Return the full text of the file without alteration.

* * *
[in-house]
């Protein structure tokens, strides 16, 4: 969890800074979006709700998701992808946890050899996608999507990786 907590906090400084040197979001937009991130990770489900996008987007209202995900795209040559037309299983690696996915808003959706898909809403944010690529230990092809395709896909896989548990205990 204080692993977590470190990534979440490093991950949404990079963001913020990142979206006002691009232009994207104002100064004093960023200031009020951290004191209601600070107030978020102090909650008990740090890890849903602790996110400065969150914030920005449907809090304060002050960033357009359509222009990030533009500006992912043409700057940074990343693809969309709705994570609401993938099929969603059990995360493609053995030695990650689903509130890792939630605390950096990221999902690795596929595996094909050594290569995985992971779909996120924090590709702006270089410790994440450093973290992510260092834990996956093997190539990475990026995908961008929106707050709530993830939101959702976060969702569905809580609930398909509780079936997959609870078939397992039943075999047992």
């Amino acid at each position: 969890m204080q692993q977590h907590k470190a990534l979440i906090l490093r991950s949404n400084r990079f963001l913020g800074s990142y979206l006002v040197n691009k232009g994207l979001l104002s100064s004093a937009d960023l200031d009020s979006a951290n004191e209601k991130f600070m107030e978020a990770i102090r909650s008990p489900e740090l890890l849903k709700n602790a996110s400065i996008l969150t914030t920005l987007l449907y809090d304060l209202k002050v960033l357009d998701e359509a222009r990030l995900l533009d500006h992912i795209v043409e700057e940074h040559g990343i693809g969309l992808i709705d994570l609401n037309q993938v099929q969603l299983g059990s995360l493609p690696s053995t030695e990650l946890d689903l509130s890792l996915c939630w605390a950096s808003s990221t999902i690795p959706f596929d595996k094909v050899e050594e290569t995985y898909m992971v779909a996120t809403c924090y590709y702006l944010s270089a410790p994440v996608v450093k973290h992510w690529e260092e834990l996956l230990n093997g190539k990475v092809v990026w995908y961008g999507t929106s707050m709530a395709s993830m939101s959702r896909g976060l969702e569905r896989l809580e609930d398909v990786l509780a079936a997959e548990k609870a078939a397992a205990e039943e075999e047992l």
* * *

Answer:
[in-house]
């Protein structure tokens, strides 16, 4: 969890800074979006709700998701992808946890050899996608999507990786 907590906090400084040197979001937009991130990770489900996008987007209202995900795209040559037309299983690696996915808003959706898909809403944010690529230990092809395709896909896989548990205990 204080692993977590470190990534979440490093991950949404990079963001913020990142979206006002691009232009994207104002100064004093960023200031009020951290004191209601600070107030978020102090909650008990740090890890849903602790996110400065969150914030920005449907809090304060002050960033357009359509222009990030533009500006992912043409700057940074990343693809969309709705994570609401993938099929969603059990995360493609053995030695990650689903509130890792939630605390950096990221999902690795596929595996094909050594290569995985992971779909996120924090590709702006270089410790994440450093973290992510260092834990996956093997190539990475990026995908961008929106707050709530993830939101959702976060969702569905809580609930398909509780079936997959609870078939397992039943075999047992």
């Amino acid at each position: 969890m204080q692993q977590h907590k470190a990534l979440i906090l490093r991950s949404n400084r990079f963001l913020g800074s990142y979206l006002v040197n691009k232009g994207l979001l104002s100064s004093a937009d960023l200031d009020s979006a951290n004191e209601k991130f600070m107030e978020a990770i102090r909650s008990p489900e740090l890890l849903k709700n602790a996110s400065i996008l969150t914030t920005l987007l449907y809090d304060l209202k002050v960033l357009d998701e359509a222009r990030l995900l533009d500006h992912i795209v043409e700057e940074h040559g990343i693809g969309l992808i709705d994570l609401n037309q993938v099929q969603l299983g059990s995360l493609p690696s053995t030695e990650l946890d689903l509130s890792l996915c939630w605390a950096s808003s990221t999902i690795p959706f596929d595996k094909v050899e050594e290569t995985y898909m992971v779909a996120t809403c924090y590709y702006l944010s270089a410790p994440v996608v450093k973290h992510w690529e260092e834990l996956l230990n093997g190539k990475v092809v990026w995908y961008g999507t929106s707050m709530a395709s993830m939101s959702r896909g976060l969702e569905r896989l809580e609930d398909v990786l509780a079936a997959e548990k609870a078939a397992a205990e039943e075999e047992l």